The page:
Even though I work from my home, that doesn’t mean it insulates me from the stresses of life. Granted, I don’t have to drive to an office or shop or work for someone else, but I can’t shirk my responsibilities either.
Our duties at work and home keep us moving throughout the day. We have to earn money, pay bills, do the laundry, etc. Life is full of things to do, but we tend to load too much onto our plates. Everything from volunteering to keeping up with the Jones’ can take its toll.
Even if we have a spouse or partner helping us out, we can easily run ourselves ragged trying to fit everything in every day. Throw in the chaos of the pandemic, and life can feel overwhelming to the point of breaking.
Sometimes all we can do is scream, “Enough!”
We find it harder and harder to drag ourselves out of bed in the morning. We lose our temper over the silliest of conflicts. We feel alone and unable to cope with all the pressure—much of it self-induced.
Other people tell us how to work and live. They tell us what shows to watch, music to listen to, and friends to have. It doesn’t matter if these people are family, coworkers, or politicians. They point in a direction, and we plod along because we are at our wit’s end.
As much as we need to work, we also have a duty to feed our bodies, minds, and souls. We can’t work at peak proficiency or help others if we can’t help ourselves first.
It’s also our responsibility to perform self-maintenance and no one else’s. Sure, we can seek help with some of it, but we need to recognize when we are tired, hungry, and lost. We should feel comfortable saying, “No.” Then, we can work on remedying the situation.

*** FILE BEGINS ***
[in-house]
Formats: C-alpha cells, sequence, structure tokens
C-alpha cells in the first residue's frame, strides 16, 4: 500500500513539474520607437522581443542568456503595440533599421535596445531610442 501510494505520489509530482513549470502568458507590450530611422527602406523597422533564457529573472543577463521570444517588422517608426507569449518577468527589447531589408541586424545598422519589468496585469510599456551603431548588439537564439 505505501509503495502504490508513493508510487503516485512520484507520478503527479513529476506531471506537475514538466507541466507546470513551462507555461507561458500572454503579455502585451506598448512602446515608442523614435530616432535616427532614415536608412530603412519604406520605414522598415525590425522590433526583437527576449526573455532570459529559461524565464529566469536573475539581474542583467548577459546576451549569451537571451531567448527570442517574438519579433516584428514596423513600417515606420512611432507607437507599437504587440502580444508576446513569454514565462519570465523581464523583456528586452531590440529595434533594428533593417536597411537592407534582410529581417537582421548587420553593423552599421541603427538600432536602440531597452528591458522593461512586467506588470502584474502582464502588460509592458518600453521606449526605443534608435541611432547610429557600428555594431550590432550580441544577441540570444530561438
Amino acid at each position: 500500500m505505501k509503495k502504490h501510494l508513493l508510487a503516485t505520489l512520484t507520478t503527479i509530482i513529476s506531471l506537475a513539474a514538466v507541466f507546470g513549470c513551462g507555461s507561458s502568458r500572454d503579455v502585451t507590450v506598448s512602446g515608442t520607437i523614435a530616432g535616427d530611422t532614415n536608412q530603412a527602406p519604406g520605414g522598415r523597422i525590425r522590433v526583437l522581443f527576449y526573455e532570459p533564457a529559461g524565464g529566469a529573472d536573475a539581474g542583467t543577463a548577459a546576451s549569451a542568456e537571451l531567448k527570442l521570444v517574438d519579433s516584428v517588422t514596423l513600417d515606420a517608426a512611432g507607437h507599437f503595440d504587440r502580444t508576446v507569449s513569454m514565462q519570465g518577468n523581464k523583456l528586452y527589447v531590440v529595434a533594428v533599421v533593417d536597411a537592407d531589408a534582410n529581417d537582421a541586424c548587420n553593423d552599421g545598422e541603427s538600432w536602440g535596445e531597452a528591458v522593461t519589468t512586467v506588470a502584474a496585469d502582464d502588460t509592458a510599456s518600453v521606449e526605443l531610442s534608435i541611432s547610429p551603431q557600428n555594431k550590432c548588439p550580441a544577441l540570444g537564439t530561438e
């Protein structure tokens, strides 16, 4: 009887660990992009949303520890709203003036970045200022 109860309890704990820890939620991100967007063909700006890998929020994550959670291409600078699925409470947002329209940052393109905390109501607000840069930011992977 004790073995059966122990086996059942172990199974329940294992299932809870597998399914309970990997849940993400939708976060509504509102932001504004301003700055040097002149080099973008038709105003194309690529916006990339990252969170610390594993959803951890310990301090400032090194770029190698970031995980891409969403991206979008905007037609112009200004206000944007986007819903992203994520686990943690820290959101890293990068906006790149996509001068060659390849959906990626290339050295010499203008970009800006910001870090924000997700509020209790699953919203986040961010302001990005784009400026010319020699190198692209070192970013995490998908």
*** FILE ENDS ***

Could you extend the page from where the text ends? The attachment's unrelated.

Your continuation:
Now, that remedy will be different for each of us. I enjoy being outside with nature as a source of solace. Others prefer reading a good book, playing sports, or chatting with friends. What matters most is that we put the stresses behind us for a portion of the day (every day) and focus on ourselves. This focus does not mean we should be selfish, just self-aware.
Think of the human body as an automobile. We need to service our cars now and then, check the fluids, and fill the tank. Even small things like checking the tire tread can keep us from having an accident. It also helps to give our cars a good wash and polish to protect the paint.
These services are no different from what we should be doing for ourselves. A body’s recommended maintenance and a little pampering can keep us running in tip-top shape for many years.
I try to take good care of myself. I exercise regularly, eat a balanced diet, and try not to overdo physical or technological vices. I’m usually up every early morning and at my desk, ready to get as much work done as necessary.
A good routine is essential for someone who works in or away from home, but we can still get sick, injured, or make mistakes even with that preparedness. Luckily, our maintenance helps prevent bad times—which will inevitably happen—from being worse.
When I am under the weather or recovering from an injury, I can stay the course and get back on my feet sooner because I took the time to care for myself. All it took was saying no to the chaos that I couldn’t handle, and it’s is a small price to pay when enough is enough.